India is the second-largest populated nation, and there is a greater need to bring the food supply chains back on track so that both producers and consumers do not suffer because of the disruption that has erupted in the last two months. Following are some the points that are envisaged to bring the food supply chains back on track
- FPO’s should be made part of the food supply chain (as on date the FPO’s contribution in Food industry supply chain is <5%) and efforts should be made to increase their contribution gradually to over 20% in the next 2-3 years.
- Contract farming should be promoted in the catchment of processing units
- CSR initiatives aimed at capacity building of FPO’s need to be augmented
- Farmers to be motivated towards commercial farming from subsistence farming in Pulses and Oilseeds
- Mission for migrating farmers towards commercial Agriculture from subsistence farming
- Processing for export purpose (from current 1% we need to aim at 10% in the next 5 years)
- R&D investments aimed at minimizing the post-harvest losses
- Promotion of Direct Farm Benefit Transfer to be WTO compliant
Investments are to be made in a PPP mode to create cold chain infrastructure in the country so that post-harvest losses in the perishables can be minimized and increase the export competitiveness of the perishables.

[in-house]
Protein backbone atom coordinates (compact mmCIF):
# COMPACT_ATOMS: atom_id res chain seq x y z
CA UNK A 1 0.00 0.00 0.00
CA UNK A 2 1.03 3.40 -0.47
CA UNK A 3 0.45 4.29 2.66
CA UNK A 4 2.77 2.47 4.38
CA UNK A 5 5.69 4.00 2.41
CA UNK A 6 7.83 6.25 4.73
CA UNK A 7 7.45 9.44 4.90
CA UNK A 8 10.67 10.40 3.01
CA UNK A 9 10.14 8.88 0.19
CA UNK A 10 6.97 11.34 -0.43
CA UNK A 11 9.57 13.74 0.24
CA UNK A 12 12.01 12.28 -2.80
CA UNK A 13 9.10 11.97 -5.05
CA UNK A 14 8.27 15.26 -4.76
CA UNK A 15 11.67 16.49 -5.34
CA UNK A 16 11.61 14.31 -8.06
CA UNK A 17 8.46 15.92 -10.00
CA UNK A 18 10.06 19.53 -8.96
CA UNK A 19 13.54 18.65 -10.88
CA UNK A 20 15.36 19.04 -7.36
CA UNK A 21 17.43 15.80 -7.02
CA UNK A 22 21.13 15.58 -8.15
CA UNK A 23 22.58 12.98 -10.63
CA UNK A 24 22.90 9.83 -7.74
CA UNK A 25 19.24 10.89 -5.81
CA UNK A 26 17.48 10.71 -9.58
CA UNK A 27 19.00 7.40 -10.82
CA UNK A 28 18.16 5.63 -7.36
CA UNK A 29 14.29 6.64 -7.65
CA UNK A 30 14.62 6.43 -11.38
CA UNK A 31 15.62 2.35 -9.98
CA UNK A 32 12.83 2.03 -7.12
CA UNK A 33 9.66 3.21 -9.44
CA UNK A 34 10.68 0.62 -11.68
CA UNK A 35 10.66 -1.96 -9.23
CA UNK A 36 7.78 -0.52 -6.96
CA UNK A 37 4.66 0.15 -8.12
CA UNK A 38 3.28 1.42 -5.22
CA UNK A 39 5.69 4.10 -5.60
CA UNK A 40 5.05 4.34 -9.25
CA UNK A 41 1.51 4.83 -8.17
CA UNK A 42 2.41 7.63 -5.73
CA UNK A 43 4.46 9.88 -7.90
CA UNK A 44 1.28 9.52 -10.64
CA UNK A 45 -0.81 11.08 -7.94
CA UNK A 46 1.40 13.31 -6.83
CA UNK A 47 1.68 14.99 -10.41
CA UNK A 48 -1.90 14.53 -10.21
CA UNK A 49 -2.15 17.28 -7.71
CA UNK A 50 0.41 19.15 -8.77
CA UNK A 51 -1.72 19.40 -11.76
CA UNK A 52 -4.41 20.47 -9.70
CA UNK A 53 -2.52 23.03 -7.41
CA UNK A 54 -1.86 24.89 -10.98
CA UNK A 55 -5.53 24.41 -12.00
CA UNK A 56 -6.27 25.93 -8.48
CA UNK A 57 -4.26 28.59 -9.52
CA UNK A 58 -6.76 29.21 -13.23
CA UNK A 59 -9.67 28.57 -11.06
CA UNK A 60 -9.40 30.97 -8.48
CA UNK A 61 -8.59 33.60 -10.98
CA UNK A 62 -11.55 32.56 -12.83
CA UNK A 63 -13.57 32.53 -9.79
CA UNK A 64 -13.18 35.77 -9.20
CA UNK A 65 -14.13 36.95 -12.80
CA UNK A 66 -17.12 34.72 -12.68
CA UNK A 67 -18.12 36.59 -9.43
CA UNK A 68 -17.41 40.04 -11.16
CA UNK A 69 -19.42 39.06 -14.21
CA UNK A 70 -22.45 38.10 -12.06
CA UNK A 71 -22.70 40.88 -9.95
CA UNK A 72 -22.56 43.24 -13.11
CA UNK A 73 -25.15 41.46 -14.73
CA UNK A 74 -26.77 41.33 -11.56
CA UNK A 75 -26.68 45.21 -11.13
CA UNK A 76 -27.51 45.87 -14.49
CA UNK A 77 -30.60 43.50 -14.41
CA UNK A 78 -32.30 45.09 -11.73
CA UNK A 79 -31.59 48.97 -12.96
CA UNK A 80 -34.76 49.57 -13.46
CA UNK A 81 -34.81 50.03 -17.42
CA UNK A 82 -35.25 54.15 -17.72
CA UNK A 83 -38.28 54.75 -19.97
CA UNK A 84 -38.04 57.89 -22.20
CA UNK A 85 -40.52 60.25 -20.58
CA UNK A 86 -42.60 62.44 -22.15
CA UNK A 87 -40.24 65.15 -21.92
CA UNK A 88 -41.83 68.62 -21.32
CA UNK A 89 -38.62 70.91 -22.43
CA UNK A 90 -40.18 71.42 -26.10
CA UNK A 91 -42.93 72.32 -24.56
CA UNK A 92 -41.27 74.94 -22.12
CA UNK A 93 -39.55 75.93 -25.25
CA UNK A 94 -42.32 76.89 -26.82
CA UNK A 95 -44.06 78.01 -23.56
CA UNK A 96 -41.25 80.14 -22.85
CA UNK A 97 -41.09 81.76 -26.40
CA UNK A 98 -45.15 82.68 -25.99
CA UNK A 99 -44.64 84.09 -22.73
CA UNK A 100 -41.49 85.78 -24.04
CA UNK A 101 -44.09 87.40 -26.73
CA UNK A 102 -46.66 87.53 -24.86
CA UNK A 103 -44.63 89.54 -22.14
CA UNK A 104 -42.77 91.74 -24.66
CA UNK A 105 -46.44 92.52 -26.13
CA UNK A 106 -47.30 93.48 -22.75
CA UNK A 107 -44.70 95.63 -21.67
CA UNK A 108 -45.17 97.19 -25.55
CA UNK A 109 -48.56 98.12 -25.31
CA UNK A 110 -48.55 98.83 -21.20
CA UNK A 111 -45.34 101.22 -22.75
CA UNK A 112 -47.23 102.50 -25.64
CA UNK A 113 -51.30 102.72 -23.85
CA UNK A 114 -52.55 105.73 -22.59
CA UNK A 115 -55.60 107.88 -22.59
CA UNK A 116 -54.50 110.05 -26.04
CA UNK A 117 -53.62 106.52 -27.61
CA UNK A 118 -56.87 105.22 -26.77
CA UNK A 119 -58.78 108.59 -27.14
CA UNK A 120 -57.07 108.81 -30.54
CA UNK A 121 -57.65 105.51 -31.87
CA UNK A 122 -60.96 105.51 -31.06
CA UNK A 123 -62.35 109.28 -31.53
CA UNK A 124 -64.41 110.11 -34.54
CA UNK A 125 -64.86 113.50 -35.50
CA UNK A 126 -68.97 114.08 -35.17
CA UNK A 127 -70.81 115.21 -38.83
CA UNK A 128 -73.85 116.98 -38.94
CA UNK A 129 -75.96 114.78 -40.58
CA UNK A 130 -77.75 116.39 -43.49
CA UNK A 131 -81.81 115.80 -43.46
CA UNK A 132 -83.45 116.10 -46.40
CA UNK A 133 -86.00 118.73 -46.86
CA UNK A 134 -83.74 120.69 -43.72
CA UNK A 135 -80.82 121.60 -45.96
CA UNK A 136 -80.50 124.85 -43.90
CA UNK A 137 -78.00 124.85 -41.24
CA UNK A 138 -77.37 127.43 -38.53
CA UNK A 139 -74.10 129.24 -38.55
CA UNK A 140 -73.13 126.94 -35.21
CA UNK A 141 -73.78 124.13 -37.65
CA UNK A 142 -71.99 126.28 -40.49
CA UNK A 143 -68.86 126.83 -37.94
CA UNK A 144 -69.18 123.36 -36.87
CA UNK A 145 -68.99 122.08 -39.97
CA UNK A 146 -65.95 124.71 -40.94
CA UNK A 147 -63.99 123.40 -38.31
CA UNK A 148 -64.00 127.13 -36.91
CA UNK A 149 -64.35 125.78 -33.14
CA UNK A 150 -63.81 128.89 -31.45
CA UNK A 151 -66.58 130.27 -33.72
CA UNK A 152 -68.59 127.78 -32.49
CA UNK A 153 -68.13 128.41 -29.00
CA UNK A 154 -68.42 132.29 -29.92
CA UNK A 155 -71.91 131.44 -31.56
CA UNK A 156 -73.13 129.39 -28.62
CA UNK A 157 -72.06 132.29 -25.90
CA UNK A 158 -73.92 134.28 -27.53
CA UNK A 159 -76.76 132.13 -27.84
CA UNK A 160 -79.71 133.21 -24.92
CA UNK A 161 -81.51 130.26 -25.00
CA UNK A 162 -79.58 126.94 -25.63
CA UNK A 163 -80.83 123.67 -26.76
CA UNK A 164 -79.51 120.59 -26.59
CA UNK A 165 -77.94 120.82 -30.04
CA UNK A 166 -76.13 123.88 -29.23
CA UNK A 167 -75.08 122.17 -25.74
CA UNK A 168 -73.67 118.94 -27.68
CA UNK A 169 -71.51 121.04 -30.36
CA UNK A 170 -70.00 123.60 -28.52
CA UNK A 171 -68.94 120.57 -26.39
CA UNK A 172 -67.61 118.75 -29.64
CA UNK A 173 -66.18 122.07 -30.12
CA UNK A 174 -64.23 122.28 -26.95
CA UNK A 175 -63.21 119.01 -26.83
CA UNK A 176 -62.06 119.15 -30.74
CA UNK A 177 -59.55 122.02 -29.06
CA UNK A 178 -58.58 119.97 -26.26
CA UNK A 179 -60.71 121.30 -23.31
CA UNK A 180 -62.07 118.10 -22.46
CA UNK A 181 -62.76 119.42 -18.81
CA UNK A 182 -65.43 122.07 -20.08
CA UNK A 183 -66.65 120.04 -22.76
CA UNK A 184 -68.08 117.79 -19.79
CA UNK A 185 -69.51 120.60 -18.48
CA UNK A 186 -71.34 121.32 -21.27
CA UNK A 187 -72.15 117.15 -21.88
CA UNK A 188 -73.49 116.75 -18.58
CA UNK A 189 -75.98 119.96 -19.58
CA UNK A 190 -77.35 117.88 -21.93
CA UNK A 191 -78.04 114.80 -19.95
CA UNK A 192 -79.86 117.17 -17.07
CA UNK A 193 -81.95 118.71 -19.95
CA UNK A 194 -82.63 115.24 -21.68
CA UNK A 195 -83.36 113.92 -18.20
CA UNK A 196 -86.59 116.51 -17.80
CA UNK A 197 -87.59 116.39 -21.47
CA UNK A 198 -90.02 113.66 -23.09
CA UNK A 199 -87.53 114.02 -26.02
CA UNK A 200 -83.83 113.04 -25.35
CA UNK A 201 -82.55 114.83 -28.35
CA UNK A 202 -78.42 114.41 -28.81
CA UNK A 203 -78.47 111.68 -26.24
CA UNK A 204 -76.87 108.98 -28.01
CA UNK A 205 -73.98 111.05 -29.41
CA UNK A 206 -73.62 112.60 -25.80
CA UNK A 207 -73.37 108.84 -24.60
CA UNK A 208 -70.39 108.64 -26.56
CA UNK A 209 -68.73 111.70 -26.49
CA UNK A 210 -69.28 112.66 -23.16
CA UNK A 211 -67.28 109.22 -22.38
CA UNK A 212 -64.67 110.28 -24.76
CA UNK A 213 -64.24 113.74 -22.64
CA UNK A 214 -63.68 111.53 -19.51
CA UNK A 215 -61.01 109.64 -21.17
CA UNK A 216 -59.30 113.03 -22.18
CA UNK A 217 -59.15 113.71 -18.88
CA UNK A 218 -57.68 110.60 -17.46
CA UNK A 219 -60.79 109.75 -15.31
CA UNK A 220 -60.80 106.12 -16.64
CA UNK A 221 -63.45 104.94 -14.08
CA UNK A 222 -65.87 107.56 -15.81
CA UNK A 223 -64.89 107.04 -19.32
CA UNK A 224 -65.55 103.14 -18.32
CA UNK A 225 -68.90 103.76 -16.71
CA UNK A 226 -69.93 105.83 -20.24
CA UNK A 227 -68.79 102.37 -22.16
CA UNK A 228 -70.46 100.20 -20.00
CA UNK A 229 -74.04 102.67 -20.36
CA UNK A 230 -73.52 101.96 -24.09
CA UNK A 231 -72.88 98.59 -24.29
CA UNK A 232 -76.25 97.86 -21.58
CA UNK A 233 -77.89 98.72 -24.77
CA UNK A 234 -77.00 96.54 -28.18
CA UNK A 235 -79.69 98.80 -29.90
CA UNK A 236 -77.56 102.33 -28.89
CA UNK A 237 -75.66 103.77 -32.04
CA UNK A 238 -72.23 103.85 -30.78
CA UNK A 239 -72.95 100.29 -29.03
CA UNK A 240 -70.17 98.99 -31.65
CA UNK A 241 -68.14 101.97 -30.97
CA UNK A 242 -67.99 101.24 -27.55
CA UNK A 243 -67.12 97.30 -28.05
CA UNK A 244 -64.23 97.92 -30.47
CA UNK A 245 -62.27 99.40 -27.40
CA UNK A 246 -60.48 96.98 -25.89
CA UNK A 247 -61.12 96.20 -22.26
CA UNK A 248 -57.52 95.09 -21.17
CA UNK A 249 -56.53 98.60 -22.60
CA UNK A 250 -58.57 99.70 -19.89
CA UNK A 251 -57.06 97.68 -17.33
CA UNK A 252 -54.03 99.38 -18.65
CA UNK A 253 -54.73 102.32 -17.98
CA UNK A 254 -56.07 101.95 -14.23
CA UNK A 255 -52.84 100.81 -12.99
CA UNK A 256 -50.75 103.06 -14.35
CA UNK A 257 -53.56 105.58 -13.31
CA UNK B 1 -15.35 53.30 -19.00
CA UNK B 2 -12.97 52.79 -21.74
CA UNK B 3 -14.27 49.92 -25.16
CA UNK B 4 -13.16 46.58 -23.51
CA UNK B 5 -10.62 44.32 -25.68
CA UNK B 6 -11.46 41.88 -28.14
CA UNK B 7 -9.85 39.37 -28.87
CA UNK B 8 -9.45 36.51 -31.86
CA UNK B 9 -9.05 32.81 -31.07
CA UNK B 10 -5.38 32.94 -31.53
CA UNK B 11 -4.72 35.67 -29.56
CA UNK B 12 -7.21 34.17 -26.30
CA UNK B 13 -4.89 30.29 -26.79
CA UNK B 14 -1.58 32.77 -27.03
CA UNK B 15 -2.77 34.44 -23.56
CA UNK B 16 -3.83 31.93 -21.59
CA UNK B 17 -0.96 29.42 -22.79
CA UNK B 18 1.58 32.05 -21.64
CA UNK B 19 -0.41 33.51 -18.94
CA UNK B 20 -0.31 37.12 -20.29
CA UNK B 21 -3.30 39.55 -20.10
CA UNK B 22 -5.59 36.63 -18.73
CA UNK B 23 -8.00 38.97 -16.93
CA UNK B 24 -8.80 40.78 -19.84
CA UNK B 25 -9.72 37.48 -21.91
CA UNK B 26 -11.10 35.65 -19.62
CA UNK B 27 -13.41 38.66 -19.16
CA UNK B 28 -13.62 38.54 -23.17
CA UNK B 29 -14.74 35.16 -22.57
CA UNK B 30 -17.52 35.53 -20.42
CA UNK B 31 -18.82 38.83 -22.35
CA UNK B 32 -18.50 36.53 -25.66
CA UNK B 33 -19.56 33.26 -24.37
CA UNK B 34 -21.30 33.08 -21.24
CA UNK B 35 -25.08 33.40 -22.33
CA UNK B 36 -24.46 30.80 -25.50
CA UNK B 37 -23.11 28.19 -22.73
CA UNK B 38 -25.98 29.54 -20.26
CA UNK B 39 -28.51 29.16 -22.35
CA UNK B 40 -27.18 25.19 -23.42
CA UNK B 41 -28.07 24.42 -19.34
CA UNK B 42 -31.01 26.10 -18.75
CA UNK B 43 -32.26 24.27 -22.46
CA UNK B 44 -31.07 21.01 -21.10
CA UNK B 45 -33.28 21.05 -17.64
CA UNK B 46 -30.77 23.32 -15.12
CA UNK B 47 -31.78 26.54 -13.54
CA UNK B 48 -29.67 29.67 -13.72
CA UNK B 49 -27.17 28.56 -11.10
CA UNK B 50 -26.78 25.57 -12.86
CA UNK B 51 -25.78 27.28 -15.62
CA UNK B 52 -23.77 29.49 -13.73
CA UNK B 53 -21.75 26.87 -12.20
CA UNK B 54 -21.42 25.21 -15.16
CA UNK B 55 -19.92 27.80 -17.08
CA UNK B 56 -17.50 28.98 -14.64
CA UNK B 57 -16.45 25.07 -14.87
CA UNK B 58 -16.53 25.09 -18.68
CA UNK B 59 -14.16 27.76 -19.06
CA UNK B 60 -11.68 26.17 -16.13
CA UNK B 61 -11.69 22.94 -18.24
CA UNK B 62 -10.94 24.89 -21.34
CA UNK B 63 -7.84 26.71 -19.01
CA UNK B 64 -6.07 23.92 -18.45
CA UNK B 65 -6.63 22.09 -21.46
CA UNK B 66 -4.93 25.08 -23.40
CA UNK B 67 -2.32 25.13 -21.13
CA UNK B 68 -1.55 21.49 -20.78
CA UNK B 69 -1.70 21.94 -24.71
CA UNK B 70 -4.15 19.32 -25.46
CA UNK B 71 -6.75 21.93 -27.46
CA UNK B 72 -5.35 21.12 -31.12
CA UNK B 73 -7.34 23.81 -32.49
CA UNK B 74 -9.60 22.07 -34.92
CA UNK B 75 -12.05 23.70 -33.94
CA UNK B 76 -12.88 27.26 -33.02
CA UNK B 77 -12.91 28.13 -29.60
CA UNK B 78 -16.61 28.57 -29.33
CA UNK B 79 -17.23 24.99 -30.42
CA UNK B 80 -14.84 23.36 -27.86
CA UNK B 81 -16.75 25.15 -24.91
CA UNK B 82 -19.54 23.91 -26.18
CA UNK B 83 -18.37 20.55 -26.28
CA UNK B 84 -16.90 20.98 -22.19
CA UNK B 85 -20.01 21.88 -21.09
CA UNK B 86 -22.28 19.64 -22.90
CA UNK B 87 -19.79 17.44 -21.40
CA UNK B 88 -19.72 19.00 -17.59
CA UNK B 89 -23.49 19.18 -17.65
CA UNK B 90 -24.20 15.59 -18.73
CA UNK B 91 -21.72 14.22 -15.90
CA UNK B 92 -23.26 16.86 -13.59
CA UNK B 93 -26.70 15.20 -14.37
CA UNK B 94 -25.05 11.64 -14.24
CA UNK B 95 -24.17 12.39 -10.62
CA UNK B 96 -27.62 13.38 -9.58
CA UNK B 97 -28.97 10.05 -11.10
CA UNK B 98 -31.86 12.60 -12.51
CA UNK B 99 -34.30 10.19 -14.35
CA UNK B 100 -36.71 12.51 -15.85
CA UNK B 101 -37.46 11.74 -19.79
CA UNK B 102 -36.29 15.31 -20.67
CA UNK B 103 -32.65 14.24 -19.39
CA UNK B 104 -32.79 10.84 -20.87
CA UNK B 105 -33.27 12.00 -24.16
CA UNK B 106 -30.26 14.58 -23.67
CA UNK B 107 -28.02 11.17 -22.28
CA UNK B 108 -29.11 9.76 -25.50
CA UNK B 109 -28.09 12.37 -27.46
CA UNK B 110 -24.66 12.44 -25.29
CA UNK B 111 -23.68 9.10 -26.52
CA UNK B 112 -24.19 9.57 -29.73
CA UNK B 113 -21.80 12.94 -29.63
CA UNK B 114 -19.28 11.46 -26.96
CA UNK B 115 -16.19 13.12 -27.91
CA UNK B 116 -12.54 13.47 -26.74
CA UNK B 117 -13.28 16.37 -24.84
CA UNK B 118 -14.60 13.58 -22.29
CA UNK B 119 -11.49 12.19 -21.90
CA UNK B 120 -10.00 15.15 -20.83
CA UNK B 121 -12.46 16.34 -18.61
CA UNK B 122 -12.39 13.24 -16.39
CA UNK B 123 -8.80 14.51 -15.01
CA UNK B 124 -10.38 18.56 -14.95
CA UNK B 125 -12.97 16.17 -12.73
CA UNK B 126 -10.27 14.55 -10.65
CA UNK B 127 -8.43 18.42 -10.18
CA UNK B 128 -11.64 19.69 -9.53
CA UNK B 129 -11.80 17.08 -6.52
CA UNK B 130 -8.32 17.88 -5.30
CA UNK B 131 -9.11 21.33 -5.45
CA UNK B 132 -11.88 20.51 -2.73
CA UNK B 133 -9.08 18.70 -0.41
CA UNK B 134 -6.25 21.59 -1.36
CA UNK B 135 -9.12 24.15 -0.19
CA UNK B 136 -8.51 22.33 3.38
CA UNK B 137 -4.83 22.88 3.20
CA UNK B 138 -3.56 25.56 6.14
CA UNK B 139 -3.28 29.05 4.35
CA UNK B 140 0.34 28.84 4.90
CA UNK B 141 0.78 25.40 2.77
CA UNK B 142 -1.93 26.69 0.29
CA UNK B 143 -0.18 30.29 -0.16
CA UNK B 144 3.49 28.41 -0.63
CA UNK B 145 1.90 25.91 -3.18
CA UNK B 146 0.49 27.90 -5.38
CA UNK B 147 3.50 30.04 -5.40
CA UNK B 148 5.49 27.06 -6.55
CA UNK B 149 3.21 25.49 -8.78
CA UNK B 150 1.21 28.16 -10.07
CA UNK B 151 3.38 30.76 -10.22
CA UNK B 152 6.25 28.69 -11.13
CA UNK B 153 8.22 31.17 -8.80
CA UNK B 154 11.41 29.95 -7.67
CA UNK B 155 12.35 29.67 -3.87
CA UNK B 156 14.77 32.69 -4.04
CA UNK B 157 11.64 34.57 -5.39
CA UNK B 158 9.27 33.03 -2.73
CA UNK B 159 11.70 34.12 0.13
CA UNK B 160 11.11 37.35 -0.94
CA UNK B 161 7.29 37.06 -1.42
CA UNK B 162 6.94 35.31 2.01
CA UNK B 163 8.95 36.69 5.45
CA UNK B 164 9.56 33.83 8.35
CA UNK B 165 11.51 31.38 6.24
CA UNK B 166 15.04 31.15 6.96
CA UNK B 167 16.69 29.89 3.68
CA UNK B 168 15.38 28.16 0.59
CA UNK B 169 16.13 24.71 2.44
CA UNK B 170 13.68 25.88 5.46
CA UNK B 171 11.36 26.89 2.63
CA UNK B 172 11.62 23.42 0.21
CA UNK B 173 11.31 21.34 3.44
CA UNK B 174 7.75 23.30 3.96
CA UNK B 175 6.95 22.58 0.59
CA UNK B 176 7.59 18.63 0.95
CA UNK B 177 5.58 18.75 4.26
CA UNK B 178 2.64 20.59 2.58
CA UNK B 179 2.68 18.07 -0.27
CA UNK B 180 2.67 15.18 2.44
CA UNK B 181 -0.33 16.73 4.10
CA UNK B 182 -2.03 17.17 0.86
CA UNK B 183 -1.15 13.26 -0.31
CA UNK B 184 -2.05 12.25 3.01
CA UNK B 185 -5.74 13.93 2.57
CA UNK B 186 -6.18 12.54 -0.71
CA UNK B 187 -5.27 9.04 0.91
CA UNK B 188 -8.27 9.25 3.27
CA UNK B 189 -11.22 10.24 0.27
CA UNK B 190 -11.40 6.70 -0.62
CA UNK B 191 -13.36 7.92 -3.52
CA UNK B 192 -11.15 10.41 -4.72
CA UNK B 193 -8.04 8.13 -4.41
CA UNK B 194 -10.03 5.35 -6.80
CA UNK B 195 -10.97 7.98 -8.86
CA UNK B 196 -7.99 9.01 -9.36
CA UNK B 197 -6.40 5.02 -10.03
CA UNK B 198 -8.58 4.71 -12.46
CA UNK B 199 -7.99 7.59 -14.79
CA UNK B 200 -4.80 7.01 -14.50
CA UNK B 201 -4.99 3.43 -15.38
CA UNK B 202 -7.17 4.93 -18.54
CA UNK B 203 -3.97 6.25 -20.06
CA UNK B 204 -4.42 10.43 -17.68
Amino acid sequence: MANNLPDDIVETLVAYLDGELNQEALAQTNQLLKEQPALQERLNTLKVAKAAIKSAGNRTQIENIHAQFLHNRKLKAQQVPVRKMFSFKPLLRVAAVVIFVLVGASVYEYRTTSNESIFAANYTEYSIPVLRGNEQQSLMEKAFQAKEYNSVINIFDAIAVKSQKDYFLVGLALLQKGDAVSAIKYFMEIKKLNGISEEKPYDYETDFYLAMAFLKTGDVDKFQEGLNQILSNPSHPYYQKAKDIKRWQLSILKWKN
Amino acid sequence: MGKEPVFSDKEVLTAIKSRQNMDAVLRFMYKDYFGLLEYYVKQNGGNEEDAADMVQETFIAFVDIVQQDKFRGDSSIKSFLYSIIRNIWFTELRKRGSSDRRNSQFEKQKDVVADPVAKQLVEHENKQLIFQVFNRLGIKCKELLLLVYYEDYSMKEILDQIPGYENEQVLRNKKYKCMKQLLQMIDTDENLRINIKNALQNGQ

Perishable supply chain in India has a disconnected ecosystem. How should it be addressed?
Most perishable commodities are seasonal, and the associated processing units operate seasonally with < 100 days, the GoI should envisage and incentivize for alternate use of the capacity (s) so that they can operate for at least 150 days to be economically viable. Further, as a national policy, all units/plants/industries that process perishables may be given “Seasonal” status and applicable benefits in terms of subsidy on electricity tariffs, etc., may be availed. The Ministry of Food Processing and Industry has rolled out an ambitious project “TOP” scheme for promotion of processing in Tomato, Onion, and Potato. As an extension to the project, the capacity building of FPO’s with investment in post-harvest management at Farmgate can be taken into consideration. Further, a national grid of supply – deficit of various perishables may be created, and linkages of FPO’s to the processor worked out to enhance annual factory operating rates.